Sociology Family

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Hi, got an exam coming up.

It is Unit 1 AQA - Family.

I am a bit confused on what to revise for... the AQA spec for me doesn't exactly break it down enough to my liking.

any ideas?


Posted: 05-01-11 21:31 by Manjinder

hi ive got the same exam next week. you have to revise the family and household keywords in order to achieve high marks. ive been revising domestic labour, government policies and structuring essays etc

hope it helps :)

Posted: 06-01-11 17:17 by ben

ben wrote:

hi ive got the same exam next week. you have to revise the family and household keywords in order to achieve high marks. ive been revising domestic labour, government policies and structuring essays etc

hope it helps :)

 o yeah, I've have yet to start LOL, got 4 exams next week :(, doing fine in others. Focusing on 1 exam at a time =] :p.

Posted: 08-01-11 22:34 by Manjinder

I'm sitting this exam too :)

I'm revising childhood, couples, demography, family functions, domestic violence, social policy, family diversity and family patterns. I have made some mind maps and concept cards for each of the topics as well as practising essay plans.

I hope this helps you :)

Posted: 09-01-11 10:46 by BethRobertson

if anyone is retaking or has this exam soon i found a really good detailed version of the sylabus

Families and Households (Unit 1- SCLY1)


1    Changing patterns of marriage, cohabitation, separation, divorce, child-bearing and the life-course, and the diversity of contemporary family and household structures


  • Marriage: fall in number of marriages, later age of first marriage.
  • Cohabitation: growth of cohabitation, greater acceptability of cohabitation, types (eg trial marriage, long term partnership).
  • Separation and divorce: legal position, increase in divorce after 1969, reasons for divorce; remarriages and reconstituted families.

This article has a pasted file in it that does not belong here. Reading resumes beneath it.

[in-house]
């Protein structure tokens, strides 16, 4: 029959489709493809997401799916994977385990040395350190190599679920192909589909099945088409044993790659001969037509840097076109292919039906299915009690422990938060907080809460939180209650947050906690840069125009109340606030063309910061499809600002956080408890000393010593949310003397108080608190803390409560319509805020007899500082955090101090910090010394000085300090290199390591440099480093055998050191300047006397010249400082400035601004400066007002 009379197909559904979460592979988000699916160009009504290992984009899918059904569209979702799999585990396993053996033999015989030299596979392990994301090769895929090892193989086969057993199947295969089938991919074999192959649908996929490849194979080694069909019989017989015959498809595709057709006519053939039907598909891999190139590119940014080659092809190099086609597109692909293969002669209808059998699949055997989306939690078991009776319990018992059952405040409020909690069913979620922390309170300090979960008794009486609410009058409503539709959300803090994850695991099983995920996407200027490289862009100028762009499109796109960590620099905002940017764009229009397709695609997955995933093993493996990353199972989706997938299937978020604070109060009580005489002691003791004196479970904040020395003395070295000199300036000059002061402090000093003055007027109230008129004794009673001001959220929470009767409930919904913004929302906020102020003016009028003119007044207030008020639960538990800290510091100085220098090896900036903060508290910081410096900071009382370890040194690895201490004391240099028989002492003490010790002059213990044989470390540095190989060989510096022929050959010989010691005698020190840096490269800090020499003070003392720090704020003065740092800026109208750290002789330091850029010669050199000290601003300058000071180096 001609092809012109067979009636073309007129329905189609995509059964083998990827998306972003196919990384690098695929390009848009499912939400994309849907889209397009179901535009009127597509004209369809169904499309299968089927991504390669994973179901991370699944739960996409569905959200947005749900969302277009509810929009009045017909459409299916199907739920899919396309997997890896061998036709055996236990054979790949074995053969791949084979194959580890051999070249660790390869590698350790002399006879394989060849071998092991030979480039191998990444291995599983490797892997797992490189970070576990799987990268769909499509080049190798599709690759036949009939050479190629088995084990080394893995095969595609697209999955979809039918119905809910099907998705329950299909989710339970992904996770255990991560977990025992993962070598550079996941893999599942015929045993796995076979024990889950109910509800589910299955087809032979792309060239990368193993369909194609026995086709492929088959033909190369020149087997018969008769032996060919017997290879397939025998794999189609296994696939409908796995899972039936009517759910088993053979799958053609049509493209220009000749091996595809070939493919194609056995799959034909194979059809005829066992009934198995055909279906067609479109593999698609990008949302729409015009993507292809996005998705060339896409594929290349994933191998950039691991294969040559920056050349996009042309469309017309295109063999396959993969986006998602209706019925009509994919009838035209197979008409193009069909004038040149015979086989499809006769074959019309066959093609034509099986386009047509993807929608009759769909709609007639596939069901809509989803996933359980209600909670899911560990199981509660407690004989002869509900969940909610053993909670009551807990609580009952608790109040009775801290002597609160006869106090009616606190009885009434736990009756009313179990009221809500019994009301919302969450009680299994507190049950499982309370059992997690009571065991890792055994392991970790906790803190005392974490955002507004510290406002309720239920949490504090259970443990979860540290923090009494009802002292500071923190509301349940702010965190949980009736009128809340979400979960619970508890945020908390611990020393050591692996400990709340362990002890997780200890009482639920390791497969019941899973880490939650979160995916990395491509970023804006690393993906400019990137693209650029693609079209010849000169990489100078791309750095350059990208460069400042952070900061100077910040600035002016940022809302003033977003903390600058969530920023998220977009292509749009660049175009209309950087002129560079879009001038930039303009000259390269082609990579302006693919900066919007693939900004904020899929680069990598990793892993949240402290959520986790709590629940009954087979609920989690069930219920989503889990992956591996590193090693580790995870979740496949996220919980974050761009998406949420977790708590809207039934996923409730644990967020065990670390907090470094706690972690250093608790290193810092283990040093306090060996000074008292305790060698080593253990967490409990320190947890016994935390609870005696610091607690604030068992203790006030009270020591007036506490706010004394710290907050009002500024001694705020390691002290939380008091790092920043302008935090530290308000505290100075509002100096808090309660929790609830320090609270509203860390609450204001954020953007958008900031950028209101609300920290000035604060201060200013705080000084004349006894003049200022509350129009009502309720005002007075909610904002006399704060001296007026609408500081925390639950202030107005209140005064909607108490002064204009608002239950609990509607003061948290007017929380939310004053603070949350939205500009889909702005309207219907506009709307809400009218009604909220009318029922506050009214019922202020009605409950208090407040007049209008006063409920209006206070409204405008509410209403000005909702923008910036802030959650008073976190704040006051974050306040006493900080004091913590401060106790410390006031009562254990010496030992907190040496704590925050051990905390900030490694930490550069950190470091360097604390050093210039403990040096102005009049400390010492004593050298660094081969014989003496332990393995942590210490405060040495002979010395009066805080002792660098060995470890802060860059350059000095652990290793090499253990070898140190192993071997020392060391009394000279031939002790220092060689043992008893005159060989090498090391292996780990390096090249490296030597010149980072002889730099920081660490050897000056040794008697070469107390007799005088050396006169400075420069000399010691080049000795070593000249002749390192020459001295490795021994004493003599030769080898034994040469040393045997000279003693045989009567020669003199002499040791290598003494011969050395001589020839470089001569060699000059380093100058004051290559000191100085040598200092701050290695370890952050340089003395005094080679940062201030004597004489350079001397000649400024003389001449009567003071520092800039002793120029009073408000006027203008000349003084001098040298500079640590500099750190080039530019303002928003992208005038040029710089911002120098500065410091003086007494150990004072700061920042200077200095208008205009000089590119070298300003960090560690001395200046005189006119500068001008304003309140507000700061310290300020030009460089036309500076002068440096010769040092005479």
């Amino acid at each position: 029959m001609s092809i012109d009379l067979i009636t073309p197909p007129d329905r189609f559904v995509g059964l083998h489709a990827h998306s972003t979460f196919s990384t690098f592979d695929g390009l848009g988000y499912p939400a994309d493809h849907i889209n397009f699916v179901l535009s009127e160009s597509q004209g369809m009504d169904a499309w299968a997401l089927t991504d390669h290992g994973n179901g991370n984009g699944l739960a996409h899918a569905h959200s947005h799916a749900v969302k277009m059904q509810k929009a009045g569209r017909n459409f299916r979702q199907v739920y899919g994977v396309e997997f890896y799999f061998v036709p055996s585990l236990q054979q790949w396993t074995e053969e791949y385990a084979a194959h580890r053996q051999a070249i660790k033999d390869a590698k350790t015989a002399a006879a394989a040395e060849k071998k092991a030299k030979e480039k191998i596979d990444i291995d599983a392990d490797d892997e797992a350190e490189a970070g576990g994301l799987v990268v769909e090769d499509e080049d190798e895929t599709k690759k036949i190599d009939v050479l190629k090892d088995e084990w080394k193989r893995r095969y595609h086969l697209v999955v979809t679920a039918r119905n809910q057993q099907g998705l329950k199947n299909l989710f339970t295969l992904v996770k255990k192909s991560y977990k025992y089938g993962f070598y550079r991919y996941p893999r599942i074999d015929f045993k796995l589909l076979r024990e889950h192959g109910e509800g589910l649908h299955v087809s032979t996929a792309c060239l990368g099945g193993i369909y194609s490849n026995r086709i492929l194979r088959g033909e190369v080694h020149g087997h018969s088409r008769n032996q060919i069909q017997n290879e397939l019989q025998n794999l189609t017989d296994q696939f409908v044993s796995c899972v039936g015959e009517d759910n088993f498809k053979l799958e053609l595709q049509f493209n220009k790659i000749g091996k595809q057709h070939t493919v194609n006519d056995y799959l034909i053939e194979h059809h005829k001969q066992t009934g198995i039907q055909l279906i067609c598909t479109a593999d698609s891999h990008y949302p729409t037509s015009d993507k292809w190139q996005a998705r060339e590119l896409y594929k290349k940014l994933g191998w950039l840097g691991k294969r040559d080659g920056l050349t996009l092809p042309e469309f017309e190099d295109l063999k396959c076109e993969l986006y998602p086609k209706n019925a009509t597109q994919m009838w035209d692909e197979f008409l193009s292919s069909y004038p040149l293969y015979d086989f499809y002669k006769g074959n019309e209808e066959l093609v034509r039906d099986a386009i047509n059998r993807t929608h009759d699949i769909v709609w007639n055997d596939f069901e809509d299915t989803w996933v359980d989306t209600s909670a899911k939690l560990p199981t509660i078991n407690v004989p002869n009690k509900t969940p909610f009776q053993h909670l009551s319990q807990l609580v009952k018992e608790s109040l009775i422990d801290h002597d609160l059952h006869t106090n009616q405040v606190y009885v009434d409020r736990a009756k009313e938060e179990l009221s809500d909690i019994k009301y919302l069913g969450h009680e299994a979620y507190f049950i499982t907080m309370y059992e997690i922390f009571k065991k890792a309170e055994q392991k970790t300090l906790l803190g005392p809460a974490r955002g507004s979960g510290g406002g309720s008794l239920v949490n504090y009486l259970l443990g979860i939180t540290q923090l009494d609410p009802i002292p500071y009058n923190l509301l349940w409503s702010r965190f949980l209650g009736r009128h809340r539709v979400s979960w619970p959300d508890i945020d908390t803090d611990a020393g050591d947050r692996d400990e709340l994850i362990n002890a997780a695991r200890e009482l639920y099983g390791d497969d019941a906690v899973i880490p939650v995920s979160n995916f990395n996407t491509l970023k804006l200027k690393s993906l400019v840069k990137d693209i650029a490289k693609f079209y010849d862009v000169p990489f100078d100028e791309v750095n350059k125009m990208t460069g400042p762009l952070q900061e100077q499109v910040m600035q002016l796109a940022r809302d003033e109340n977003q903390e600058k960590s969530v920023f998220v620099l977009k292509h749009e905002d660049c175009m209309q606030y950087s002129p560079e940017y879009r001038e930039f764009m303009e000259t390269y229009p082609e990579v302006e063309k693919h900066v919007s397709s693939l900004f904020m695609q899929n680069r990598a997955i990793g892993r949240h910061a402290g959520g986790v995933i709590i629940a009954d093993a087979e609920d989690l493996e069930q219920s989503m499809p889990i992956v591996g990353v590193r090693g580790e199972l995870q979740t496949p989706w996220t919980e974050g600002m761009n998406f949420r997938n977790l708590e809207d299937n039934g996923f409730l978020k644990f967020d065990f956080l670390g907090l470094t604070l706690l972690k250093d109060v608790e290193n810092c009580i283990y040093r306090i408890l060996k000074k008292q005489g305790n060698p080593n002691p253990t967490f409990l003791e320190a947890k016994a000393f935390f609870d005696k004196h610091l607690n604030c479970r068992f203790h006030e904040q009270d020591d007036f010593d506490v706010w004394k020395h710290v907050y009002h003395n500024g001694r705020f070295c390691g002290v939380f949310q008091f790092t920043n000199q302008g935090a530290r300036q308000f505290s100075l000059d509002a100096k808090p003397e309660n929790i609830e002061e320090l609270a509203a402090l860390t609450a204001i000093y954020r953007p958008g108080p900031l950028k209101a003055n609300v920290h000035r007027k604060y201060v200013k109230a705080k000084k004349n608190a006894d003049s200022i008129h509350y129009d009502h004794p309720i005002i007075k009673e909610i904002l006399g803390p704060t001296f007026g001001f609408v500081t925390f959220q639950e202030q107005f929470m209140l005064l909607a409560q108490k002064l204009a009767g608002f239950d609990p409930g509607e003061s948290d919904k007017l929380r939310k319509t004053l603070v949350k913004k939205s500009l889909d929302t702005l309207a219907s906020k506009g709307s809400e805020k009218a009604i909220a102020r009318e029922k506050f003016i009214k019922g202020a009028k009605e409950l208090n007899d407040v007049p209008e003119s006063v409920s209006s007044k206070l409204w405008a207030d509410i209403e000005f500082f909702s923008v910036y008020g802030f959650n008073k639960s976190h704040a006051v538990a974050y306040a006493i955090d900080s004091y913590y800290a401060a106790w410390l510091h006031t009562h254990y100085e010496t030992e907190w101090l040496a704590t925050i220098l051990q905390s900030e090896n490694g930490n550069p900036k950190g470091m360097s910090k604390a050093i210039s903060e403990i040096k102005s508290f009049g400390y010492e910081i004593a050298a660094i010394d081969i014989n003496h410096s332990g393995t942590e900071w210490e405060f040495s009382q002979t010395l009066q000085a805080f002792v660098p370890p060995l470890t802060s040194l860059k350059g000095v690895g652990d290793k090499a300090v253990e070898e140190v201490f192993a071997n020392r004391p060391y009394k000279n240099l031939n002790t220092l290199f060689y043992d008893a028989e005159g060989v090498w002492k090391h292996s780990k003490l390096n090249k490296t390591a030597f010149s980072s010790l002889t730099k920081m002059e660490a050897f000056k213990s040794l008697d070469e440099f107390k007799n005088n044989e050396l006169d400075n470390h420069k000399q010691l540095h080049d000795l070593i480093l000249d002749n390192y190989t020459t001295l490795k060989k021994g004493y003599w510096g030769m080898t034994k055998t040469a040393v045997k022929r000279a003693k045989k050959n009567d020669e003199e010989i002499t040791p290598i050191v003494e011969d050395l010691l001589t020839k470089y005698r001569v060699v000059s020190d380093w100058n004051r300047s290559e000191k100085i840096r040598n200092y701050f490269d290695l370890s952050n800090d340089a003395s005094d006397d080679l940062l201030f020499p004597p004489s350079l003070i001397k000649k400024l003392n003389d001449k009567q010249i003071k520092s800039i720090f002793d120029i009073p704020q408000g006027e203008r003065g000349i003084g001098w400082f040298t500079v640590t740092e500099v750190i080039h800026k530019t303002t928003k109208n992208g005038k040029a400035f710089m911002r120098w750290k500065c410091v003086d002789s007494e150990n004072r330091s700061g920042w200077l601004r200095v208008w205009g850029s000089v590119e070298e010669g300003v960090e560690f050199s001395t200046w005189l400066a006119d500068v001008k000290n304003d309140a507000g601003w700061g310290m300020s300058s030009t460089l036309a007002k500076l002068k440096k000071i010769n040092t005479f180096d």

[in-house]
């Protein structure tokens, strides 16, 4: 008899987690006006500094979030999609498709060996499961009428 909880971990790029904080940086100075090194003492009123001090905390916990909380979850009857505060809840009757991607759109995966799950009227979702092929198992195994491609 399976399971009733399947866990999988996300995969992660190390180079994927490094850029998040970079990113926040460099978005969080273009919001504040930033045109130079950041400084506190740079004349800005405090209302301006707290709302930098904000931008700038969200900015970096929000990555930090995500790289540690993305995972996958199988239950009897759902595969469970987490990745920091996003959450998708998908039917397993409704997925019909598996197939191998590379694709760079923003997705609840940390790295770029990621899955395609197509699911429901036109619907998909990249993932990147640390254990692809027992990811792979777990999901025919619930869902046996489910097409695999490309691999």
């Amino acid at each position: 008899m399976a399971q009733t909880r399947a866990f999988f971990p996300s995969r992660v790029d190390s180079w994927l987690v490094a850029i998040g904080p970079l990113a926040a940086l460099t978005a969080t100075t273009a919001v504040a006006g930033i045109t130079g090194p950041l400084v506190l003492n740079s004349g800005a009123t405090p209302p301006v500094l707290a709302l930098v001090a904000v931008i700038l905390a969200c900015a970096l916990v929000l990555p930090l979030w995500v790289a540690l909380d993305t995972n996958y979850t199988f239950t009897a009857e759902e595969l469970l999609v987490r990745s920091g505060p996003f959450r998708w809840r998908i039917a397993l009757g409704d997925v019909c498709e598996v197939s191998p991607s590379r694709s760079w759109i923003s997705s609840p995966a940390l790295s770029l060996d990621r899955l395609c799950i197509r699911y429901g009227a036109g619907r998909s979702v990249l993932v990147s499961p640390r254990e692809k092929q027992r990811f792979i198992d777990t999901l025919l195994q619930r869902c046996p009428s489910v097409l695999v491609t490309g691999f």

• Child-bearing: number of children, age at which women have first child, changes in parenting practices; lone parent families; beanpole families.
  • Life course: consideration of range of possibilities, including living alone

(singletons), grandparents.


2    The relationship of the family to the social structure and social change, with particular reference to the economy and to state policies


  • Functionalist views: the importance of the nuclear family, the universality of the family, changing functions, how the nuclear family ‘fits’ modern society.
  • Marxist views: the family as part of the ideological state apparatus, as an agent of social control.
  • Feminist views: patriarchy; liberal, radical and Marxist feminism.
  • Foucault: surveillance of family life, internalisation of norms.
  • The New Right: decline of the family, demonisation of single parents, fatherless families, uncontrollable children; Murray’s view of the underclass; need for a return to ‘traditional’ family values.
  • Some key government policies affecting families, with more detail on the most recent (post-1997).
  • Post-1997 government policies assessed in relation to the theories.
  • Current policy positions of the main parties assessed in relation to the theories.


3    The nature and extent of changes within the family, with reference to gender roles, domestic labour and power relationships


  • Gender roles within families: functionalist, feminist, New Right and other views.
  • The domestic division of labour – changing nature of housework and home-related activities related to changing roles of men and women and to masculinity and femininity, both in and beyond the home.
  • Decision-making and power relations within households.
  • Consequences of unequal power: the ‘dark side of the family’, domestic violence, child abuse, mental illness.


4    The nature of childhood, and changes in the status of children in the family and society


  • The social construction of childhood: how childhood differs over time and between cultures; ways in which childhood is marked as separate from other stages of life.
  • Children and (paid) work: legal situation in UK; comparison with other countries.
  • Children as actors within families; the rights and responsibilities of children today.


5    Demographic trends in the UK since 1900; reasons for changes in birth rates, death rates and family size


  • For each of the three areas of change (birth rates, death rates and family size) students should be aware of the trend, of possible reasons for it and of some cross-cultural/global comparisons.
  • Birth rates (and fertility rates): falling - availability of contraception/family planning; children more likely to survive; cost of raising children; later age of marriage; women giving priority to work, etc.
  • Death rates: falling - higher life expectancy; better health care, protection and treatment for life threatening illness, etc.
  • Family size: falling - reasons similar to birth rate but focus on decisions on individual reasons.


Posted: 03-05-11 23:26 by nikki